Chapter 2 Distributions


The most common representation of a distribution is a histogram. which is a graph that shows the frequency of each value

In [1]:
from matplotlib import pyplot as plt
%matplotlib inline  
import seaborn as sns

import numpy as np
import pandas as pd

import thinkstats2
import thinkplot

/home/leo/anaconda2/envs/python-machine-learning-book/lib/python2.7/site-packages/IPython/ ShimWarning: The `IPython.html` package has been deprecated. You should import from `notebook` instead. `IPython.html.widgets` has moved to `ipywidgets`.
  "`IPython.html.widgets` has moved to `ipywidgets`.", ShimWarning)

In [2]:
hist = thinkstats2.Hist([1, 2, 2, 3, 5])

Hist({1: 1, 2: 2, 3: 1, 5: 1})

In [3]:
hist.Freq(2) # hist[2]


In [4]:

[1, 2, 3, 5]

In [5]:
thinkplot.Show(xlabel='value', ylabel='frequency')

/home/leo/anaconda2/envs/python-machine-learning-book/lib/python2.7/site-packages/matplotlib/axes/ UserWarning: No labelled objects found. Use label='...' kwarg on individual plots.
  warnings.warn("No labelled objects found. "
<matplotlib.figure.Figure at 0x7fd2292d7bd0>

NSFG variables

In [6]:
import nsfg

Histogram of pregnancy length in weeks

In [7]:
preg = nsfg.ReadFemPreg()
live = preg[preg.outcome == 1]

hist = thinkstats2.Hist(live.birthwgt_lb, label='birthwgt_lb')
thinkplot.Show(xlabel='pounds', ylabel='frequency')

<matplotlib.figure.Figure at 0x7fd2294ea8d0>

Histogram of pregnancy lengths

In [8]:
firsts = live[live.birthord == 1]
others = live[live.birthord != 1]
firsts.prglngth.plot(kind='hist', width=2)
others.prglngth.plot(kind='hist', width=2)

<matplotlib.axes._subplots.AxesSubplot at 0x7fd2261b8810>

Summarizing distributions

Some of the characteristics we might want to report are:

  • central tendency
  • modes
  • spread
  • tails
  • outliers


$$\overline{x}= \frac{1}{n}\sum_{i}a_i$$


$$S^{2} = \frac{1}{n}\sum_i(x_{i}-\overline{x})^{2}$$

$x_{i}-\overline{x}$ is called the “deviation from the mean”

$\sqrt{S}$ is the standard deviation.

Pandas data structures provides methods to compute mean, variance and standard deviation:

mean = live.prglngth.mean()
var = live.prglngth.var() # variance
std = live.prglngth.std() # standard deviation

Effect size

An effect size is a quantitative measure of the strength of an event.

One obvious choice is the difference in the means. Another way to convey the size of the effect is to compare the difference between groups to the variability within groups.

Cohen's d $$d = \frac{\overline{x_1} -\overline{x_2}}{s}$$

s is the “pooled standard deviation”

$$s=\sqrt{\frac{(n_1-1)S_1^2 + (n_2-1)S_2^2}{n_1 +n_2 -2}}$$

$n_i$ is the sample size of $x_i$, $S_i$ is the variance.

Reporting results

  • Who
    • A scientist might be interested in any (real) effect, no matter how small.
    • A doctor might only care about effects that are clinically significant.
  • How
    • Goals


In [9]:
import thinkstats2
resp = thinkstats2.ReadStataDct('2002FemResp.dct').ReadFixedWidth('2002FemResp.dat.gz', compression='gzip')

Make a histogram of totincr the total income for the respondent's family.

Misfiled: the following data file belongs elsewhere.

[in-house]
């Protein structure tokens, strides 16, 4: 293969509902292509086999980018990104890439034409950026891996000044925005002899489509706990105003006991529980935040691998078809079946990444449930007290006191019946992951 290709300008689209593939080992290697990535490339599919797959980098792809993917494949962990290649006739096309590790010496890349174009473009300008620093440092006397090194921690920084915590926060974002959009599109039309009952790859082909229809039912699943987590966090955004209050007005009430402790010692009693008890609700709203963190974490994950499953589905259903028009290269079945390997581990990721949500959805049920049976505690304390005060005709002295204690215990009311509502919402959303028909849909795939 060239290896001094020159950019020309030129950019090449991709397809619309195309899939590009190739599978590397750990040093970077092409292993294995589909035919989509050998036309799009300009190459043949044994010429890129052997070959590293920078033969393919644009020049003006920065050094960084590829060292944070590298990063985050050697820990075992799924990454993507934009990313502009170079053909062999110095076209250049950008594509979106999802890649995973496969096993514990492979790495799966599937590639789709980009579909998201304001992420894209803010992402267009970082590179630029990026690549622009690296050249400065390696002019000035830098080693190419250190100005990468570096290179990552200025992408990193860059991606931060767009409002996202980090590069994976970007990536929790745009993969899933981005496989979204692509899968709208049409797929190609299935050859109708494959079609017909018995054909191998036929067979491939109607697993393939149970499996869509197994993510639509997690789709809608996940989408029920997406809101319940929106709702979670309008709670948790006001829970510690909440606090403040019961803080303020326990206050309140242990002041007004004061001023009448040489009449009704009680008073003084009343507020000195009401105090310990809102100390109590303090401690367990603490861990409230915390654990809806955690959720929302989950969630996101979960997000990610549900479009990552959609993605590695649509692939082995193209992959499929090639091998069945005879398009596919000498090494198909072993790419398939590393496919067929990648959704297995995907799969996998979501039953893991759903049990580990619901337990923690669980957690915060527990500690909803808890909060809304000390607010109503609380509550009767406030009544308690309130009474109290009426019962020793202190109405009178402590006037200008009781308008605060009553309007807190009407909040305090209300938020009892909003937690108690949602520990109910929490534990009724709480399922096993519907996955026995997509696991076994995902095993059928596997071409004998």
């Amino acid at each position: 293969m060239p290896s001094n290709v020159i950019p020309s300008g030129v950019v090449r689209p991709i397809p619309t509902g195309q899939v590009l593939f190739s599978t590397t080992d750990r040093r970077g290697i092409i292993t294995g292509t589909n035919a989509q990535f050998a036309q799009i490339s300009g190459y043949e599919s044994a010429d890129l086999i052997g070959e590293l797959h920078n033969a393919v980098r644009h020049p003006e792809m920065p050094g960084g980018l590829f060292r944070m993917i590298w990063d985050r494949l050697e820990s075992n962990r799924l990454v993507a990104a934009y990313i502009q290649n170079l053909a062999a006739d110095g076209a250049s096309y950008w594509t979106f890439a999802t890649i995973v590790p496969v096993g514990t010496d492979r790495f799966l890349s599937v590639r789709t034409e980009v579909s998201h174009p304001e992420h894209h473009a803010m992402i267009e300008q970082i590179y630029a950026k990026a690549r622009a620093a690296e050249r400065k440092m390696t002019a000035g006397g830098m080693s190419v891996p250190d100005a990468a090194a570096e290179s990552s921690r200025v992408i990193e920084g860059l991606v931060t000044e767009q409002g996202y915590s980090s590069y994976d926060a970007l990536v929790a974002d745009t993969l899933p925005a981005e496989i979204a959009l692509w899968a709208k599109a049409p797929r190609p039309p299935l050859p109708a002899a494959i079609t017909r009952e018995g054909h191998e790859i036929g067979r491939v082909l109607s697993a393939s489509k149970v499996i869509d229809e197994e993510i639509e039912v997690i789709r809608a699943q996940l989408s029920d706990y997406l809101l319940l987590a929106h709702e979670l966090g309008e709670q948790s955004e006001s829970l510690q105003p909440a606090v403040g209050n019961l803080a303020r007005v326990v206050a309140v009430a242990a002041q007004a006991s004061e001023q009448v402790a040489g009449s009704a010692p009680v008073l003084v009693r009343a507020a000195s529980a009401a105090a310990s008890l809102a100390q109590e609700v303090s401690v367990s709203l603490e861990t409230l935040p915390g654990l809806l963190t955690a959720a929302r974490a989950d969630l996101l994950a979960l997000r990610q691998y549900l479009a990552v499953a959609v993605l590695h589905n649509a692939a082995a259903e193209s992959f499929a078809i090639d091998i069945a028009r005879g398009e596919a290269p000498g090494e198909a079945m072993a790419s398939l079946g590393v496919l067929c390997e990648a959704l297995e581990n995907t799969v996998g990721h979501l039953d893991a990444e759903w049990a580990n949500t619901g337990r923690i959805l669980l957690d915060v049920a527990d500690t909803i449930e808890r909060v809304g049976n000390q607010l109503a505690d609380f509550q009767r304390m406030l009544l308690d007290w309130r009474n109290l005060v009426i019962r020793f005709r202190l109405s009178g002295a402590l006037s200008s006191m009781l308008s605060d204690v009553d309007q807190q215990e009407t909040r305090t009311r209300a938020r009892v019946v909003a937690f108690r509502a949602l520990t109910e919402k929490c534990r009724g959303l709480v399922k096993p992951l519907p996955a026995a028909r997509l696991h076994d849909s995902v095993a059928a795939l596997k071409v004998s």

In [10]:

<matplotlib.axes._subplots.AxesSubplot at 0x7fd227af8ed0>

Make a histogram of age_r, the respondent's age at the time of interview.

In [11]:

<matplotlib.axes._subplots.AxesSubplot at 0x7fd228c89b50>

Use totincr to select the respondents with the highest income. Compute the distribution of parity for just the high income respondents.

In [12]:
rich = resp[resp.totincr == resp.totincr.max() ]

<matplotlib.axes._subplots.AxesSubplot at 0x7fd228403d50>

Compare the mean parity for high income respondents and others.

In [13]:
rich = resp[resp.totincr == resp.totincr.max() ]
notrich = resp[resp.totincr < resp.totincr.max()]
rich.parity.mean(), notrich.parity.mean()

(1.0758620689655172, 1.2495758136665125)

Exercise 4

Using the variable totalwgt_lb, investigate whether first babies are lighter or heavier than others. Compute Cohen’s d to quantify the difference between the groups. How does it compare to the difference in pregnancy length?

In [14]:
preg = nsfg.ReadFemPreg()

In [15]:
first = preg[preg.birthord ==1 ]
others = preg[preg.birthord >1 ]

first.totalwgt_lb.mean(), others.totalwgt_lb.mean()

(7.201094430437772, 7.3258556149732623)

In [16]:
def CohenEffectSize(group1, group2):
    mean_diff = group1.mean() - group2.mean()
    n1= len(group1)
    n2 = len(group2)
    pooled_var = (n1*group1.var() + n2* group2.var())/(n1+n2)
    d = mean_diff / np.math.sqrt(pooled_var)
    return d

In [17]:
CohenEffectSize(first.totalwgt_lb, others.totalwgt_lb)



  • distribution: The values that appear in a sample and the frequency of each.
  • histogram: A mapping from values to frequencies, or a graph that shows this mapping.
  • frequency: The number of times a value appears in a sample.
  • mode: The most frequent value in a sample, or one of the most frequent values.
  • normal distribution: An idealization of a bell-shaped distribution; also known as a Gaussian distribution.
  • uniform distribution: A distribution in which all values have the same frequency.
  • tail: The part of a distribution at the high and low extremes.
  • central tendency: A characteristic of a sample or population; intuitively, it is an average or typical value.
  • outlier: A value far from the central tendency.
  • spread: A measure of how spread out the values in a distribution are.
  • summary statistic: A statistic that quantifies some aspect of a distribution, like central tendency or spread.
  • variance: A summary statistic often used to quantify spread.
  • standard deviation: The square root of variance, also used as a measure of spread.
  • effect size: A summary statistic intended to quantify the size of an effect like a difference between groups.
  • clinically significant: A result, like a difference between groups, that is relevant in practice.